US Senate Delegation Takes Aim At Chinese Crime Syndicates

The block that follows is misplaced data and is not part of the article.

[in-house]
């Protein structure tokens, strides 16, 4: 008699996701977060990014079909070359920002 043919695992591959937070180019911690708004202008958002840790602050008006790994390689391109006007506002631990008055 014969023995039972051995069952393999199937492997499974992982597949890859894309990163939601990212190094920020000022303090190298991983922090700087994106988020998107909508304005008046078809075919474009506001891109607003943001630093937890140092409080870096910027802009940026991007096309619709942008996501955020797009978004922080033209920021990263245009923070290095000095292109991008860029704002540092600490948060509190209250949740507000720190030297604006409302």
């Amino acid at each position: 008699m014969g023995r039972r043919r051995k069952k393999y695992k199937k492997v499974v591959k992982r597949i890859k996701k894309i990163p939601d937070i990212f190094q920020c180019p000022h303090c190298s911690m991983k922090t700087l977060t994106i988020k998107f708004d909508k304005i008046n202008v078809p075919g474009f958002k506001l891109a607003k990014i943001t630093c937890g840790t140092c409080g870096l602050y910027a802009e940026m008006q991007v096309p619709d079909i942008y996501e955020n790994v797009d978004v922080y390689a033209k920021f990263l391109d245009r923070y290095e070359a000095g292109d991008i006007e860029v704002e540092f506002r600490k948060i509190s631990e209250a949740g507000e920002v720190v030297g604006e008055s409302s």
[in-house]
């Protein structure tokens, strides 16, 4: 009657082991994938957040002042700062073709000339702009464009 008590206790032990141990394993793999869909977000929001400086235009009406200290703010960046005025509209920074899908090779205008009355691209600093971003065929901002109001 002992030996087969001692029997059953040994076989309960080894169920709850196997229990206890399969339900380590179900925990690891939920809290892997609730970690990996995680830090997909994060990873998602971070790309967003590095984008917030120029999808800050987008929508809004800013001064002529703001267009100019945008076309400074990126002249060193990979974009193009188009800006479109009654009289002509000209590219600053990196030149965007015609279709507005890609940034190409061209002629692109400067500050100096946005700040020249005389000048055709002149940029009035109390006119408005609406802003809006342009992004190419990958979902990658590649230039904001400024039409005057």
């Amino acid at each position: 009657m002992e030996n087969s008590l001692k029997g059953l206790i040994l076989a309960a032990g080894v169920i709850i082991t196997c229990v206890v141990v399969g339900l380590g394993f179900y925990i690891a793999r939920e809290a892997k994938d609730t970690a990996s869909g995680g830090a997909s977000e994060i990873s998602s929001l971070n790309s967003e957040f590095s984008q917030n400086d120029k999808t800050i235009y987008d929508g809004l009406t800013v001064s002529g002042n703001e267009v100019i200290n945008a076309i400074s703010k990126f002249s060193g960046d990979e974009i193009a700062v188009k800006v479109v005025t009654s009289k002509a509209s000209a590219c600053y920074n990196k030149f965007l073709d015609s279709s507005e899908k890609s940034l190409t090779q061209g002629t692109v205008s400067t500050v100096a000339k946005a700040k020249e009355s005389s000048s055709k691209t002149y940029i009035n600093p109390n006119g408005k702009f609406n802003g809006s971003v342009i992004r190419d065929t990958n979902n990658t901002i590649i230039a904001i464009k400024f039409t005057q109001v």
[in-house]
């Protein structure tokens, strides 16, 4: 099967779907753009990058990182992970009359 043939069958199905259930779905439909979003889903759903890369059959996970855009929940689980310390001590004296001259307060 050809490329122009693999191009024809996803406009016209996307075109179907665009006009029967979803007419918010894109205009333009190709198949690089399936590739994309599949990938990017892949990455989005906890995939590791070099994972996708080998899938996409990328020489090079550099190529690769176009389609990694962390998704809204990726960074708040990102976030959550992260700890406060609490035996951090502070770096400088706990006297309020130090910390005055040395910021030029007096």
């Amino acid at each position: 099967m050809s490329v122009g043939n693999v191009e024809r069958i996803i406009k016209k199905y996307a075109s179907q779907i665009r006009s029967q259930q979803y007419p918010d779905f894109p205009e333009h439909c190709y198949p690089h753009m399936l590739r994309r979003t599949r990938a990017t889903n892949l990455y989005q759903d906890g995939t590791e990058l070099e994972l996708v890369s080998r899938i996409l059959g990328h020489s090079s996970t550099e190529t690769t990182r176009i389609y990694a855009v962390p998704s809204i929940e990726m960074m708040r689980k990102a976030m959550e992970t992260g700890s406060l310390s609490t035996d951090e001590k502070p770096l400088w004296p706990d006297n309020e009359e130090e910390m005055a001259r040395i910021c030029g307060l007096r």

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THE United States is battling an upsurge in Chinese organized crime that officials say threatens to worsen as Chinese syndicates flee Hong Kong to escape communist China's planned takeover of the colony in 1997.In a sign of growing concern, a US Senate delegation plans to visit Hong Kong next month on an unprecedented fact-finding mission to investigate how the Chinese crime groups operate and seek new ways to combat them. The delegation is scheduled to arrive in Hong Kong Jan. 5 for four days of talks before leaving for Taipei and Bangkok, which are also important bases for ethnic Chinese organized crime. The Senate probe follows hearings in Washington last month that documented a rapid expansion of Chinese syndicates engaged in heroin trafficking, money laundering, extortion, prostitution, murder, and other crimes in the US. "We believe the Chinese criminal organizations currently pose the most serious threat amongst all of the Asian criminal groups," Federal Bureau of Investigation (FBI) director William Sessions told the investigations subcommittee of the Senate Committee on Governmental Affairs on Nov. 6. Chinese criminal groups, while "small and disorganized" only a few years ago, are growing "exponentially in sophistication and power," US officials said at the hearings. One reason for the growth is the infiltration of overseas Chinese syndicates, or triads, which are forming close ties with established US-based Chinese crime groups, according to US and Hong Kong police. Some 50 triads are now operating in Hong Kong and Taiwan, the police say. The triads use more than 60 international routes to smuggle tens of thousands of Chinese citizens - including criminals from China, Hong Kong, and Taiwan - into the US, creating an explosion of illegal Chinese immigrants, US immigration officials say. An estimated 80,000 Chinese have been smuggled into the US from the Chinese coastal province of Fujian alone in the past two years. The smuggling of illegal immigrants is itself highly lucrative, with smugglers earning hundreds of millions of dollars. The would-be immigrants must pay an average of $30,000 in smuggling fees on arrival in the US. Often they become slaves to their creditors, working in sweat shops or as prostitutes, crime gang members, or drug couriers to pay off the smuggling fee. The Chinese groups tend to specialize in certain kinds of crime in big cities. Fujianese criminals in New York tend to be involved in violent crime. Cantonese from China's Guangdong Province operate vice and extortion rackets in San Francisco, and Taiwanese crime groups are active in money laundering and white collar crime in Los Angeles and Houston, according to US immigration officials. One Hong Kong triad, the Wo Hop Toe, is competing for the control of gambling and drugs in the San Francisco area, according to the FBI. The number of Chinese criminals entering the US is likely to increase when China assumes sovereignty over Hong Kong in 1997, officials predict. "A large number of Chinese - including Chinese criminals - undoubtedly will flee the closed communist government and move into the United States where they can operate more freely," warned Mr. Sessions. Some Hong Kong triad chiefs, known as "dragon heads," are even trying to take advantage of a new visa category that permits immigration by individuals who invest $1 million in the US, US immigration officials say.

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